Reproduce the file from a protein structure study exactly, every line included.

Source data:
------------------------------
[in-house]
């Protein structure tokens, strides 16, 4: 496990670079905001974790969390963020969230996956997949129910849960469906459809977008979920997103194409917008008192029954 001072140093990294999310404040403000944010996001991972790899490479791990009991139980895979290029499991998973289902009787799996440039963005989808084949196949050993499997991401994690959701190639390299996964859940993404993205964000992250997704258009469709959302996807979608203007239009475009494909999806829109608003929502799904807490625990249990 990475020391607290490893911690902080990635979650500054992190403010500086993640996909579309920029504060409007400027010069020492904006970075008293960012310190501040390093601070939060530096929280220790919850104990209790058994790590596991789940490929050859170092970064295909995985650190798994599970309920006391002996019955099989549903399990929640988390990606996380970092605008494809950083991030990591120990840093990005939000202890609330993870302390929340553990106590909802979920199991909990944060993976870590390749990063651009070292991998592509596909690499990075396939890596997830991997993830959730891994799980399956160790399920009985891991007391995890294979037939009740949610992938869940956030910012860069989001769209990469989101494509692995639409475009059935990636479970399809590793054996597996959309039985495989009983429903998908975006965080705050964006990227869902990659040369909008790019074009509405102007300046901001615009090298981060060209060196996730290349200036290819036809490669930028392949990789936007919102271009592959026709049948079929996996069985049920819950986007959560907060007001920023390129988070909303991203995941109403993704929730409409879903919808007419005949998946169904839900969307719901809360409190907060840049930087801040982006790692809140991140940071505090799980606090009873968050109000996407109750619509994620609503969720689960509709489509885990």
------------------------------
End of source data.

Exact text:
[in-house]
């Protein structure tokens, strides 16, 4: 496990670079905001974790969390963020969230996956997949129910849960469906459809977008979920997103194409917008008192029954 001072140093990294999310404040403000944010996001991972790899490479791990009991139980895979290029499991998973289902009787799996440039963005989808084949196949050993499997991401994690959701190639390299996964859940993404993205964000992250997704258009469709959302996807979608203007239009475009494909999806829109608003929502799904807490625990249990 990475020391607290490893911690902080990635979650500054992190403010500086993640996909579309920029504060409007400027010069020492904006970075008293960012310190501040390093601070939060530096929280220790919850104990209790058994790590596991789940490929050859170092970064295909995985650190798994599970309920006391002996019955099989549903399990929640988390990606996380970092605008494809950083991030990591120990840093990005939000202890609330993870302390929340553990106590909802979920199991909990944060993976870590390749990063651009070292991998592509596909690499990075396939890596997830991997993830959730891994799980399956160790399920009985891991007391995890294979037939009740949610992938869940956030910012860069989001769209990469989101494509692995639409475009059935990636479970399809590793054996597996959309039985495989009983429903998908975006965080705050964006990227869902990659040369909008790019074009509405102007300046901001615009090298981060060209060196996730290349200036290819036809490669930028392949990789936007919102271009592959026709049948079929996996069985049920819950986007959560907060007001920023390129988070909303991203995941109403993704929730409409879903919808007419005949998946169904839900969307719901809360409190907060840049930087801040982006790692809140991140940071505090799980606090009873968050109000996407109750619509994620609503969720689960509709489509885990």